As most can see, four- year olds do not have the greatest finesse with their art. However, it has never stopped them from creating! After a certain age, people are discouraged from doing things that they are not particularly skilled in which tends to put a lid on some children’s inventiveness and curiosity. What I have seen from the young children is that even when they can’t draw a perfect shape or choose the most realistic colors for their self – portrait, there is still a beauty in the individuality that cannot be replicated. I have learned to appreciate that unique beauty in their art as well as mine and, even further, in life.
3) Look at things from a new angle
One project that a 9-12 year old class did was to create still life paintings from the objects that were set on their table. When the project was announced, the students immediately got to work knowing automatically how they would create their masterpiece – except for one student. This one student, Antonio, looked at his still life alligator piece from several angles then asked the teacher, “Can I do my still life from a bird’s eye view?” This was a strange and exciting because I had never thought of doing a still life painting from another angle other than straight on. But when I saw his painting, I found it to be brilliant, unique, and added a new perspective to the alligator piece that I had never really considered. Since then I have begun to look at pieces from different views, noticing the small wonders from weird angles that would normally be ignored. Antonio taught me to never see things strictly as they are and to use different ideas and points of view to make art and life more fascinating.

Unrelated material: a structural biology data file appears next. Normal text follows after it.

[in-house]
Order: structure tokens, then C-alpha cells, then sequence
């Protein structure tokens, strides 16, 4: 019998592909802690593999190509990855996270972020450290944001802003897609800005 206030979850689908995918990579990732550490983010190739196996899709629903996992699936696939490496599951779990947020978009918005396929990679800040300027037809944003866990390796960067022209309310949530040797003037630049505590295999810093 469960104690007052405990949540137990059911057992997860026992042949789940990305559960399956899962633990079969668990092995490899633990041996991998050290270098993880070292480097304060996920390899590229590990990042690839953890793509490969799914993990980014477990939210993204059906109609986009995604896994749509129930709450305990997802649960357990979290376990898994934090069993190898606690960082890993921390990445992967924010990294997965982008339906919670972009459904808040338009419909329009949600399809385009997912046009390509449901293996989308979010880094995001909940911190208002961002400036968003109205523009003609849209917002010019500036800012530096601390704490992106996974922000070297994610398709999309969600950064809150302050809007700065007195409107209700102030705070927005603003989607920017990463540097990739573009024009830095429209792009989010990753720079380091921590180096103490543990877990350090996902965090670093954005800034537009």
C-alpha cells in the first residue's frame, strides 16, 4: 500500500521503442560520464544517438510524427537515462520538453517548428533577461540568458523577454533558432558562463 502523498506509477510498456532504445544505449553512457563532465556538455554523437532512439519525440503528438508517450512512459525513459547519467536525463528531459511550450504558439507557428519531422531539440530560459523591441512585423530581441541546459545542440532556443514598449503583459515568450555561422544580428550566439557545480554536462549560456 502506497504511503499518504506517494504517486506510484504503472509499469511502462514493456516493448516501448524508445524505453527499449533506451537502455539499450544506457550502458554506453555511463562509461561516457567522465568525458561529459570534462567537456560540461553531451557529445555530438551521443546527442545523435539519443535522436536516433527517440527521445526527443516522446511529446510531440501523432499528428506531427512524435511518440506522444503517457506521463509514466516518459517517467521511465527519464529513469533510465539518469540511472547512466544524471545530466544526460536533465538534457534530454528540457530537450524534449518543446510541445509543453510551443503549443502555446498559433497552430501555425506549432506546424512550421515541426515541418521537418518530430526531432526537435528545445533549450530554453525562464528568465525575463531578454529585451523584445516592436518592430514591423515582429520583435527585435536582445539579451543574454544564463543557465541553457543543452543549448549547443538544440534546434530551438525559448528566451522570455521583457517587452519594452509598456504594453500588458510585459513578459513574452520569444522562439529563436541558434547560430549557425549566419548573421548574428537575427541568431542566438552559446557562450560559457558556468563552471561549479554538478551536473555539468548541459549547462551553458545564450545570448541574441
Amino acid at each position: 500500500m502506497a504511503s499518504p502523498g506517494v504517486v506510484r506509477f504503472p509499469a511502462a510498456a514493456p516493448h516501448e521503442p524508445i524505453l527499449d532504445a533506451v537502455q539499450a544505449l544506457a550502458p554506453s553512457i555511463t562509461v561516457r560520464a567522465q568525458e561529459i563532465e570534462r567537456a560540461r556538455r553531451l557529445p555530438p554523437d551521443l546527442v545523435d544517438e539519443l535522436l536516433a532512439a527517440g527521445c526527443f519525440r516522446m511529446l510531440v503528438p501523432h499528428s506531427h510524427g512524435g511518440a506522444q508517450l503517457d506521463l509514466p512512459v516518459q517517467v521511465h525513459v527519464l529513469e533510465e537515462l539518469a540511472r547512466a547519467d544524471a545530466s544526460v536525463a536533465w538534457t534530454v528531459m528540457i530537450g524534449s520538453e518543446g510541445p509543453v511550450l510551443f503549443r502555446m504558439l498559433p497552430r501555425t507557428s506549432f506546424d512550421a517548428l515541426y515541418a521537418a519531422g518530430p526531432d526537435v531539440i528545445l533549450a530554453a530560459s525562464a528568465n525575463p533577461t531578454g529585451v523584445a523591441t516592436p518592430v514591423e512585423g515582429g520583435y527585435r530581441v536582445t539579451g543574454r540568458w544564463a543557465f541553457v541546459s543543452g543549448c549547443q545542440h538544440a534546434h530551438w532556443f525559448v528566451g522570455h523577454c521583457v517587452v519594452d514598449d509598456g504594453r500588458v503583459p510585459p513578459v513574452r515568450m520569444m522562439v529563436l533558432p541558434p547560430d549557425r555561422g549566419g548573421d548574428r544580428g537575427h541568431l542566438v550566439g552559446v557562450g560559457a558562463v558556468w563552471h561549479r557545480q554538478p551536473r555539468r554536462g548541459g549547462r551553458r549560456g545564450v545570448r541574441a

4) Abstract art is from the heart
The very first week of camp, I worked with a group of 4 and 5 year olds. While discussing what the class would say for their exhibition on Friday, one child raised their hand and said “Abstract art is from the heart.” This phrase has been my source of inspiration, motivation, and understanding this summer. Art is a blank slate for any concept, feeling, sensation, memory to become realized. With the stresses of everyday life, I forget that I always have art to turn to for relief and rejuvenation. Another reason why I love this phrase so much is because when I don’t understand a piece of contemporary art, I think about this phrase and imagine the emotions that the artist went through while creating the work and I gain a better appreciation for the piece and the artist. This awesome saying has truly transformed the way that I interact with art by giving me more revere and love for free flowing creativity.
In conclusion, these wonderful young artists have taught me that creativity should never stop in the classroom. Art and imagination go hand in hand and are in every aspect of life. I should never stop creating, never stop wondering, and never stop coloring.
Posted by: Lily Ngaruiya